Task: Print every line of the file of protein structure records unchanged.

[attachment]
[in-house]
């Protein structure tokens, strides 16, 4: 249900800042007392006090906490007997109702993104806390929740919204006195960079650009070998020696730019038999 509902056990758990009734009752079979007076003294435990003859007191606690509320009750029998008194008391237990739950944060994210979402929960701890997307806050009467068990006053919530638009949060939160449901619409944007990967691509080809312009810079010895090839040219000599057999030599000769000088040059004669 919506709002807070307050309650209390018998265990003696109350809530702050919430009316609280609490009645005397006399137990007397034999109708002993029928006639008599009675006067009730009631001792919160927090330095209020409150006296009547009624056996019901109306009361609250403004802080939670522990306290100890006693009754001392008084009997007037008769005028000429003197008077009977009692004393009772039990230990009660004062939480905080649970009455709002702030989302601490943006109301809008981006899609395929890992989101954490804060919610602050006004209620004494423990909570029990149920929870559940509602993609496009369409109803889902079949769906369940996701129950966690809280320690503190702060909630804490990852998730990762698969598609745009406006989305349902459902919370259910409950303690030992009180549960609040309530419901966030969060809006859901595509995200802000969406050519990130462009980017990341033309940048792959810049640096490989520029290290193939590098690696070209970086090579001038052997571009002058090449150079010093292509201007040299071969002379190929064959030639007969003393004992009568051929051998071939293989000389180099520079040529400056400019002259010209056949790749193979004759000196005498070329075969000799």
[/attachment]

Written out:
[in-house]
């Protein structure tokens, strides 16, 4: 249900800042007392006090906490007997109702993104806390929740919204006195960079650009070998020696730019038999 509902056990758990009734009752079979007076003294435990003859007191606690509320009750029998008194008391237990739950944060994210979402929960701890997307806050009467068990006053919530638009949060939160449901619409944007990967691509080809312009810079010895090839040219000599057999030599000769000088040059004669 919506709002807070307050309650209390018998265990003696109350809530702050919430009316609280609490009645005397006399137990007397034999109708002993029928006639008599009675006067009730009631001792919160927090330095209020409150006296009547009624056996019901109306009361609250403004802080939670522990306290100890006693009754001392008084009997007037008769005028000429003197008077009977009692004393009772039990230990009660004062939480905080649970009455709002702030989302601490943006109301809008981006899609395929890992989101954490804060919610602050006004209620004494423990909570029990149920929870559940509602993609496009369409109803889902079949769906369940996701129950966690809280320690503190702060909630804490990852998730990762698969598609745009406006989305349902459902919370259910409950303690030992009180549960609040309530419901966030969060809006859901595509995200802000969406050519990130462009980017990341033309940048792959810049640096490989520029290290193939590098690696070209970086090579001038052997571009002058090449150079010093292509201007040299071969002379190929064959030639007969003393004992009568051929051998071939293989000389180099520079040529400056400019002259010209056949790749193979004759000196005498070329075969000799």